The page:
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Watt hours per mile from the wall?

Discussion in 'Roadster' started by JRP3, Jan 9, 2011.

  1. JRP3

    JRP3 Hyperactive Member

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    I've been reading that some owners need to replace 25% or more of the energy used to drive the Roadster because of the battery pack management and cooling needs. This would seem to be a drawback in Tesla's battery pack technology if it is indeed the norm. Has anyone else seen similar numbers? What is the average charge efficiency?

    Example:
    http://www.teslamotors.com/blog/pvev-we%E2%80%99re-getting-72-miles-day-sunlight-or-72-mps
     
  2. JRP3

    JRP3 Hyperactive Member

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    Also do those of you in colder climes see similar losses from heating the pack?
     
  3. PopSmith

    PopSmith Saving for a Model 3

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    I think the benefits (i.e. longer overall battery life, more consistent performance) outweigh the "negative" of having to use extra electricity to cool or warm the pack before charging. Remember that Tesla designed the pack to only warm/cool itself before charging if necessary, AFAIK.

    If the car is plugged in with the battery already at it's optimal charging temperature it will start charging immediately.
     
  4. Doug_G

    Doug_G Lead Moderator

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    I currently have my car in an unheated but insulated garage, sitting in storage mode (I've decided not to drive it during the worst part of the winter). A rough estimate of the power loss based on the mileage display is about 300 Wh per day, which means if I store it for three months I'll have to replace about $3.50 of lost electricity. Obviously there is no heating of the battery pack happening.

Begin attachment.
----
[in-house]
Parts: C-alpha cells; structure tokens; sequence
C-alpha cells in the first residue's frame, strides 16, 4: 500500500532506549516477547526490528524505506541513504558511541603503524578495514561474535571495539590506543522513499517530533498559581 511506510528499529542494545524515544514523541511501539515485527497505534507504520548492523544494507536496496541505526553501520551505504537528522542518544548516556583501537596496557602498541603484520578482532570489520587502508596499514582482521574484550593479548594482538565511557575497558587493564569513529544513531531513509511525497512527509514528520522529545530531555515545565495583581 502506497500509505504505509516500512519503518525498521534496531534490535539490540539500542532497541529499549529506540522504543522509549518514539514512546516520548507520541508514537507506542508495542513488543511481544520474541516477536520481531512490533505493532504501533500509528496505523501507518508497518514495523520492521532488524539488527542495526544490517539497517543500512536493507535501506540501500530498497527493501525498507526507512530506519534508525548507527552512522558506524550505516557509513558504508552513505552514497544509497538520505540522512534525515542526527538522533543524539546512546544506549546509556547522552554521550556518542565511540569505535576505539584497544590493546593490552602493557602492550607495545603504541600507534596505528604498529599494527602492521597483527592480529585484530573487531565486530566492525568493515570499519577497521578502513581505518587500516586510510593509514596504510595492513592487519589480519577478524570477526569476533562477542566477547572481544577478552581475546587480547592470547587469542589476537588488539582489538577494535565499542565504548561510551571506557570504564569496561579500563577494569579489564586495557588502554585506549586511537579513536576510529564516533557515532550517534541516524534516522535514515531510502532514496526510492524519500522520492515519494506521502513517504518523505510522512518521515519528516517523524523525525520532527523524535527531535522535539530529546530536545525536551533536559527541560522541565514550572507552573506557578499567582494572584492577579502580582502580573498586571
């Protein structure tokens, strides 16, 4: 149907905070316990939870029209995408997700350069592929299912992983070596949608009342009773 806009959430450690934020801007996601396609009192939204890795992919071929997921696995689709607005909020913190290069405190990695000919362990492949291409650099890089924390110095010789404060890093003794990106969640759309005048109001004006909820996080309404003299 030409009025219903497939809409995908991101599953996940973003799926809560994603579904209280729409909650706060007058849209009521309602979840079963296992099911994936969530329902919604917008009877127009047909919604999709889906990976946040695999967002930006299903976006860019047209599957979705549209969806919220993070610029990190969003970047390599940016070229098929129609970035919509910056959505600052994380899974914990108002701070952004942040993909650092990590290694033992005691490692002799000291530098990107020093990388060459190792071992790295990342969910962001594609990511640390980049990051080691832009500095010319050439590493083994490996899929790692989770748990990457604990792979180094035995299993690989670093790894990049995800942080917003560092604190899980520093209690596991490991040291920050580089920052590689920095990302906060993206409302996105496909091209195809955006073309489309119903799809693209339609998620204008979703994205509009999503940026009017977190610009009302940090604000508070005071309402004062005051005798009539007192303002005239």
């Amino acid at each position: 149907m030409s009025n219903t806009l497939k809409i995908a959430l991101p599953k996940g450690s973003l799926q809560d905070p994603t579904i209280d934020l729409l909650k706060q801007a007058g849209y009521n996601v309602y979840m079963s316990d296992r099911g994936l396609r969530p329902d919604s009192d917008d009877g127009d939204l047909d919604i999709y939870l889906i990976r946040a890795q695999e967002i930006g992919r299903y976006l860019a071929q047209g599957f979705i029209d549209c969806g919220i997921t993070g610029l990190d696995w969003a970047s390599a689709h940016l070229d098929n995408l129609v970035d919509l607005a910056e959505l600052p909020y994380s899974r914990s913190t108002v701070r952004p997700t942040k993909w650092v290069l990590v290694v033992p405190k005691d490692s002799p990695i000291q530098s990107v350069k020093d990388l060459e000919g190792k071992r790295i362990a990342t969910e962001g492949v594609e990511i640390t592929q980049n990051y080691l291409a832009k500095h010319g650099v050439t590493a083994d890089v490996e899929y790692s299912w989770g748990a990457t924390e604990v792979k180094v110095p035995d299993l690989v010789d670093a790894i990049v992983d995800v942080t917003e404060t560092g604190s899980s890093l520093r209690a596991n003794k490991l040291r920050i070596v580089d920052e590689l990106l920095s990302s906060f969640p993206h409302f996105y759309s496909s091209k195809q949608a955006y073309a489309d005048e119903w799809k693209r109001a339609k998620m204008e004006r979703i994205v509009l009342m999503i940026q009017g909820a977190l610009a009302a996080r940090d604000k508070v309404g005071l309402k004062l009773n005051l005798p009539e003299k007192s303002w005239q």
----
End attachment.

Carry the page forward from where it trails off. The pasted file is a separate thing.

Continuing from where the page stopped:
5. JRP3

    JRP3 Hyperactive Member

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    I'm comparing it to other technologies that don't need such aggressive amounts of temperature control. Certainly Tesla felt that much control was necessary, but if their battery technology makes the vehicle 20%+ less efficient than another technology it may inhibit the adoption of Tesla's technology.
     
  6. tomsax

    tomsax Member

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    From what I've heard from people who have been building their own EVs and chargers for years/decades is that 80% efficiency is expected from a well-designed system. By that, I mean that for every kWh you pull from the wall charging the battery, you get 0.8 kWh back out of the battery to push the car down the road. Maybe the charging overhead is a little larger when the ambient temperature is especially high or low, but you just can't change energy from one form to another without giving some up.

    Do you know of any EV that does substantially better than that?

    However much it varies between EVs, it's small potatoes when you're comparing the efficiency of charging to the inefficiency of an gas-burner that throws away 80% of the energy in a gallon of gas as waste heat.
     
  7. JRP3

    JRP3 Hyperactive Member

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    Good points. I've never actually checked my efficiency from the wall.
     
  8. JRP3

    JRP3 Hyperactive Member

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  9. tomsax

    tomsax Member

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    It would be helpful to know how the assumed 94% efficiency was measured. I can imagine several ways to do it. The method I've used is energy taken from the battery pack (as reported by the car) divided by energy taken from the wall which accounts for many different losses: the coolant pump, any active heating/cooling, transformer losses, heat losses, battery self-discharge losses, etc.
     
  10. JRP3

    JRP3 Hyperactive Member

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    LiFePO4 doesn't need active cooling, some people do use heating in the winter to help with range, usually preheating from the wall, but I think his numbers were from this summer. LiFePO4 has no self discharge losses to speak of. Those numbers are simply the charger efficiency numbers replacing the energy used in driving, measured through an EKM meter at the wall compared to reported energy use of the vehicle.
     

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